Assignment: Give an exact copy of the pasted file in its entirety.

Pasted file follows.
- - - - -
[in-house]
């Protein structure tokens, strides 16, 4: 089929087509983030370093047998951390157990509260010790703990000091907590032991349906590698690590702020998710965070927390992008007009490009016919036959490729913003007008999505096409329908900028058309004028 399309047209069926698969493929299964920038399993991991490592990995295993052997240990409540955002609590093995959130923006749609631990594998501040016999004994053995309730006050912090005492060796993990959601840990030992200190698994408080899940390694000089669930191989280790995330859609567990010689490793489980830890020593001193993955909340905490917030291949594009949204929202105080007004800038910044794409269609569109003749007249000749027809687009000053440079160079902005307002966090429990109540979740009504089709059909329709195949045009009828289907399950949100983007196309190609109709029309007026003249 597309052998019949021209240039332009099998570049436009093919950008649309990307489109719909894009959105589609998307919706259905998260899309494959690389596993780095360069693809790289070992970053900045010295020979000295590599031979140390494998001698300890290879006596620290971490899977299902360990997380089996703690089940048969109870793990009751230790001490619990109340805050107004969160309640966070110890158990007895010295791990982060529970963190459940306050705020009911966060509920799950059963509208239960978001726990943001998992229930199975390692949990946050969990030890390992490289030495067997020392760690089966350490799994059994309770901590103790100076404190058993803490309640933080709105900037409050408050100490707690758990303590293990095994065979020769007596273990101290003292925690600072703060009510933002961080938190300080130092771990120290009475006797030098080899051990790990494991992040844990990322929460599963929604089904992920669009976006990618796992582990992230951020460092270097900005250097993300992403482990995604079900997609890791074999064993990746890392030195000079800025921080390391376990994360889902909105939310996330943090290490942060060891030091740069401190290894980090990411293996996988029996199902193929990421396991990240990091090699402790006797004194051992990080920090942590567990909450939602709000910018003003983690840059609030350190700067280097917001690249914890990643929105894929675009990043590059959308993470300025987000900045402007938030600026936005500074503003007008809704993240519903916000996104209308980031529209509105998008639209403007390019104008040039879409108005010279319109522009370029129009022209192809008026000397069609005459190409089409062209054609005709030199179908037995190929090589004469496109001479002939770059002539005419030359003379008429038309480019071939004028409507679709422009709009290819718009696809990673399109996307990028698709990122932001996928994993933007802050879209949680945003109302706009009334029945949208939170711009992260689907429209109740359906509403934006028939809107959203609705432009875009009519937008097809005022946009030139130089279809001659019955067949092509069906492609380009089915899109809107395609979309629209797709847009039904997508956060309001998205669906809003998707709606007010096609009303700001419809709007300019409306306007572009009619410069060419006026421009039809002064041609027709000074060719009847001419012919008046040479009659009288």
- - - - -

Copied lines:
[in-house]
């Protein structure tokens, strides 16, 4: 089929087509983030370093047998951390157990509260010790703990000091907590032991349906590698690590702020998710965070927390992008007009490009016919036959490729913003007008999505096409329908900028058309004028 399309047209069926698969493929299964920038399993991991490592990995295993052997240990409540955002609590093995959130923006749609631990594998501040016999004994053995309730006050912090005492060796993990959601840990030992200190698994408080899940390694000089669930191989280790995330859609567990010689490793489980830890020593001193993955909340905490917030291949594009949204929202105080007004800038910044794409269609569109003749007249000749027809687009000053440079160079902005307002966090429990109540979740009504089709059909329709195949045009009828289907399950949100983007196309190609109709029309007026003249 597309052998019949021209240039332009099998570049436009093919950008649309990307489109719909894009959105589609998307919706259905998260899309494959690389596993780095360069693809790289070992970053900045010295020979000295590599031979140390494998001698300890290879006596620290971490899977299902360990997380089996703690089940048969109870793990009751230790001490619990109340805050107004969160309640966070110890158990007895010295791990982060529970963190459940306050705020009911966060509920799950059963509208239960978001726990943001998992229930199975390692949990946050969990030890390992490289030495067997020392760690089966350490799994059994309770901590103790100076404190058993803490309640933080709105900037409050408050100490707690758990303590293990095994065979020769007596273990101290003292925690600072703060009510933002961080938190300080130092771990120290009475006797030098080899051990790990494991992040844990990322929460599963929604089904992920669009976006990618796992582990992230951020460092270097900005250097993300992403482990995604079900997609890791074999064993990746890392030195000079800025921080390391376990994360889902909105939310996330943090290490942060060891030091740069401190290894980090990411293996996988029996199902193929990421396991990240990091090699402790006797004194051992990080920090942590567990909450939602709000910018003003983690840059609030350190700067280097917001690249914890990643929105894929675009990043590059959308993470300025987000900045402007938030600026936005500074503003007008809704993240519903916000996104209308980031529209509105998008639209403007390019104008040039879409108005010279319109522009370029129009022209192809008026000397069609005459190409089409062209054609005709030199179908037995190929090589004469496109001479002939770059002539005419030359003379008429038309480019071939004028409507679709422009709009290819718009696809990673399109996307990028698709990122932001996928994993933007802050879209949680945003109302706009009334029945949208939170711009992260689907429209109740359906509403934006028939809107959203609705432009875009009519937008097809005022946009030139130089279809001659019955067949092509069906492609380009089915899109809107395609979309629209797709847009039904997508956060309001998205669906809003998707709606007010096609009303700001419809709007300019409306306007572009009619410069060419006026421009039809002064041609027709000074060719009847001419012919008046040479009659009288």